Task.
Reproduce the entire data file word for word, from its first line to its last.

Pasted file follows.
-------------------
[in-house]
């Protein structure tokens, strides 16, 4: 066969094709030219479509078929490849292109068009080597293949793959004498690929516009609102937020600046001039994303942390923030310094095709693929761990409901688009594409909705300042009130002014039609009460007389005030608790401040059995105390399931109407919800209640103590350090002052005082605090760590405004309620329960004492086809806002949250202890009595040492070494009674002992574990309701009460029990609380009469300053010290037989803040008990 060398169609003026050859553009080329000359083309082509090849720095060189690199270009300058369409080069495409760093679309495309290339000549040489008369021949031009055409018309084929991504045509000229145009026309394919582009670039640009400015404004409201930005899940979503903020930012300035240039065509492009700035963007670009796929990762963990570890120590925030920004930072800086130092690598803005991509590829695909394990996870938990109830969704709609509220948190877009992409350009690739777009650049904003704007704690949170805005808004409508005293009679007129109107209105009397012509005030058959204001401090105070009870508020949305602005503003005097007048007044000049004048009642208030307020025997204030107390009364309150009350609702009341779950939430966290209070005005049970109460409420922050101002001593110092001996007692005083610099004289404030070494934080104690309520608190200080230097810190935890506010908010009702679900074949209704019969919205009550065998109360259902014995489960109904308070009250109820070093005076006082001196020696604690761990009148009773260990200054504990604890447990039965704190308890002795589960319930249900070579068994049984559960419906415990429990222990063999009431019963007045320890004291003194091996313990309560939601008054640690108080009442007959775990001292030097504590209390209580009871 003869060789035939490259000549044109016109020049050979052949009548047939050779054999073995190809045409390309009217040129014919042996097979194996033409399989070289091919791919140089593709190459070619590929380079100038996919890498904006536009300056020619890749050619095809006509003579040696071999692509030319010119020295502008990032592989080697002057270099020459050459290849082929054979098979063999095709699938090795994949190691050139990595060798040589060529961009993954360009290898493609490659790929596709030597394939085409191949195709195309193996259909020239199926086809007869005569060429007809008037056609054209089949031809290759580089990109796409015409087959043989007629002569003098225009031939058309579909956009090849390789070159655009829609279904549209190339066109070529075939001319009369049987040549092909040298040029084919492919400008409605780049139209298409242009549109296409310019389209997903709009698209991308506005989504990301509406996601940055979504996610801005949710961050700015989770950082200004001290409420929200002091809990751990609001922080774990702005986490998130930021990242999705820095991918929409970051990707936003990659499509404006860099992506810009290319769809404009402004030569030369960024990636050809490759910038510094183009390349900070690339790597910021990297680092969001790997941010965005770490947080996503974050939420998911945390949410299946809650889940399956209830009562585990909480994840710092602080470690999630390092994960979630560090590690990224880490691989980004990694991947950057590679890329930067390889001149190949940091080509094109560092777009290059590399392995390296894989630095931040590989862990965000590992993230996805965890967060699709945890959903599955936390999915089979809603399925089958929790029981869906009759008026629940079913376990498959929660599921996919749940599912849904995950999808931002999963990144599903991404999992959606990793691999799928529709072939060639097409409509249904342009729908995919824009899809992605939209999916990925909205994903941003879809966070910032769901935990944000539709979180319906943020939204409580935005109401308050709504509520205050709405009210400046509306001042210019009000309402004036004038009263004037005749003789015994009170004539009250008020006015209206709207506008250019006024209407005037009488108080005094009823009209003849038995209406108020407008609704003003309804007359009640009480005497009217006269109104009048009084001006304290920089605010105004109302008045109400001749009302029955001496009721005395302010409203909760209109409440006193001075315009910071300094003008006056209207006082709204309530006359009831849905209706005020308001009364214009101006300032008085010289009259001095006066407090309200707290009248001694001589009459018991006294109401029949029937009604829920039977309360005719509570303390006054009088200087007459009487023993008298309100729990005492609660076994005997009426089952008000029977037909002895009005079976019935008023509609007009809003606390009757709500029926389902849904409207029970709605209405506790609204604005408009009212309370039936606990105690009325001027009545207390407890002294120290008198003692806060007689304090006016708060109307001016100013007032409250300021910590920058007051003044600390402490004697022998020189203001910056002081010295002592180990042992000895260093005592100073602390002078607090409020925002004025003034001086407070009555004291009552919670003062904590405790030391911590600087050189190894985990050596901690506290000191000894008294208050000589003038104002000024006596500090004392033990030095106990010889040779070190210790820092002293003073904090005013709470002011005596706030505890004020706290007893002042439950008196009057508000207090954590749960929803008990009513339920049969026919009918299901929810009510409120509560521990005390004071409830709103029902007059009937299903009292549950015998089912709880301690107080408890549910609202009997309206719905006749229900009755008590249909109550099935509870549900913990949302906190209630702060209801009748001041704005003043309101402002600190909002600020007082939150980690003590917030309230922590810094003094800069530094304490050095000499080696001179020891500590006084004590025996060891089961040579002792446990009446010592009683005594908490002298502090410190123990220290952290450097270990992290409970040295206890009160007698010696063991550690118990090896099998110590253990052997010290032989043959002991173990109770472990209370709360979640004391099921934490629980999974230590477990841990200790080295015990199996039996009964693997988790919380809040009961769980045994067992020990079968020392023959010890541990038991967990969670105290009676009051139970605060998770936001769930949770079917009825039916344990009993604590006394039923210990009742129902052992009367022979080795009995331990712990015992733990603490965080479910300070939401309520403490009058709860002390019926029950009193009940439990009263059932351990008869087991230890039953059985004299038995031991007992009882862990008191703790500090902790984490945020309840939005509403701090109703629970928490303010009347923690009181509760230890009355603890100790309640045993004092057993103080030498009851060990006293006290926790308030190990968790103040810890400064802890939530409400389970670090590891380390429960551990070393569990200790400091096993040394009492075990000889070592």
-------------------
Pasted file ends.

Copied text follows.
[in-house]
């Protein structure tokens, strides 16, 4: 066969094709030219479509078929490849292109068009080597293949793959004498690929516009609102937020600046001039994303942390923030310094095709693929761990409901688009594409909705300042009130002014039609009460007389005030608790401040059995105390399931109407919800209640103590350090002052005082605090760590405004309620329960004492086809806002949250202890009595040492070494009674002992574990309701009460029990609380009469300053010290037989803040008990 060398169609003026050859553009080329000359083309082509090849720095060189690199270009300058369409080069495409760093679309495309290339000549040489008369021949031009055409018309084929991504045509000229145009026309394919582009670039640009400015404004409201930005899940979503903020930012300035240039065509492009700035963007670009796929990762963990570890120590925030920004930072800086130092690598803005991509590829695909394990996870938990109830969704709609509220948190877009992409350009690739777009650049904003704007704690949170805005808004409508005293009679007129109107209105009397012509005030058959204001401090105070009870508020949305602005503003005097007048007044000049004048009642208030307020025997204030107390009364309150009350609702009341779950939430966290209070005005049970109460409420922050101002001593110092001996007692005083610099004289404030070494934080104690309520608190200080230097810190935890506010908010009702679900074949209704019969919205009550065998109360259902014995489960109904308070009250109820070093005076006082001196020696604690761990009148009773260990200054504990604890447990039965704190308890002795589960319930249900070579068994049984559960419906415990429990222990063999009431019963007045320890004291003194091996313990309560939601008054640690108080009442007959775990001292030097504590209390209580009871 003869060789035939490259000549044109016109020049050979052949009548047939050779054999073995190809045409390309009217040129014919042996097979194996033409399989070289091919791919140089593709190459070619590929380079100038996919890498904006536009300056020619890749050619095809006509003579040696071999692509030319010119020295502008990032592989080697002057270099020459050459290849082929054979098979063999095709699938090795994949190691050139990595060798040589060529961009993954360009290898493609490659790929596709030597394939085409191949195709195309193996259909020239199926086809007869005569060429007809008037056609054209089949031809290759580089990109796409015409087959043989007629002569003098225009031939058309579909956009090849390789070159655009829609279904549209190339066109070529075939001319009369049987040549092909040298040029084919492919400008409605780049139209298409242009549109296409310019389209997903709009698209991308506005989504990301509406996601940055979504996610801005949710961050700015989770950082200004001290409420929200002091809990751990609001922080774990702005986490998130930021990242999705820095991918929409970051990707936003990659499509404006860099992506810009290319769809404009402004030569030369960024990636050809490759910038510094183009390349900070690339790597910021990297680092969001790997941010965005770490947080996503974050939420998911945390949410299946809650889940399956209830009562585990909480994840710092602080470690999630390092994960979630560090590690990224880490691989980004990694991947950057590679890329930067390889001149190949940091080509094109560092777009290059590399392995390296894989630095931040590989862990965000590992993230996805965890967060699709945890959903599955936390999915089979809603399925089958929790029981869906009759008026629940079913376990498959929660599921996919749940599912849904995950999808931002999963990144599903991404999992959606990793691999799928529709072939060639097409409509249904342009729908995919824009899809992605939209999916990925909205994903941003879809966070910032769901935990944000539709979180319906943020939204409580935005109401308050709504509520205050709405009210400046509306001042210019009000309402004036004038009263004037005749003789015994009170004539009250008020006015209206709207506008250019006024209407005037009488108080005094009823009209003849038995209406108020407008609704003003309804007359009640009480005497009217006269109104009048009084001006304290920089605010105004109302008045109400001749009302029955001496009721005395302010409203909760209109409440006193001075315009910071300094003008006056209207006082709204309530006359009831849905209706005020308001009364214009101006300032008085010289009259001095006066407090309200707290009248001694001589009459018991006294109401029949029937009604829920039977309360005719509570303390006054009088200087007459009487023993008298309100729990005492609660076994005997009426089952008000029977037909002895009005079976019935008023509609007009809003606390009757709500029926389902849904409207029970709605209405506790609204604005408009009212309370039936606990105690009325001027009545207390407890002294120290008198003692806060007689304090006016708060109307001016100013007032409250300021910590920058007051003044600390402490004697022998020189203001910056002081010295002592180990042992000895260093005592100073602390002078607090409020925002004025003034001086407070009555004291009552919670003062904590405790030391911590600087050189190894985990050596901690506290000191000894008294208050000589003038104002000024006596500090004392033990030095106990010889040779070190210790820092002293003073904090005013709470002011005596706030505890004020706290007893002042439950008196009057508000207090954590749960929803008990009513339920049969026919009918299901929810009510409120509560521990005390004071409830709103029902007059009937299903009292549950015998089912709880301690107080408890549910609202009997309206719905006749229900009755008590249909109550099935509870549900913990949302906190209630702060209801009748001041704005003043309101402002600190909002600020007082939150980690003590917030309230922590810094003094800069530094304490050095000499080696001179020891500590006084004590025996060891089961040579002792446990009446010592009683005594908490002298502090410190123990220290952290450097270990992290409970040295206890009160007698010696063991550690118990090896099998110590253990052997010290032989043959002991173990109770472990209370709360979640004391099921934490629980999974230590477990841990200790080295015990199996039996009964693997988790919380809040009961769980045994067992020990079968020392023959010890541990038991967990969670105290009676009051139970605060998770936001769930949770079917009825039916344990009993604590006394039923210990009742129902052992009367022979080795009995331990712990015992733990603490965080479910300070939401309520403490009058709860002390019926029950009193009940439990009263059932351990008869087991230890039953059985004299038995031991007992009882862990008191703790500090902790984490945020309840939005509403701090109703629970928490303010009347923690009181509760230890009355603890100790309640045993004092057993103080030498009851060990006293006290926790308030190990968790103040810890400064802890939530409400389970670090590891380390429960551990070393569990200790400091096993040394009492075990000889070592």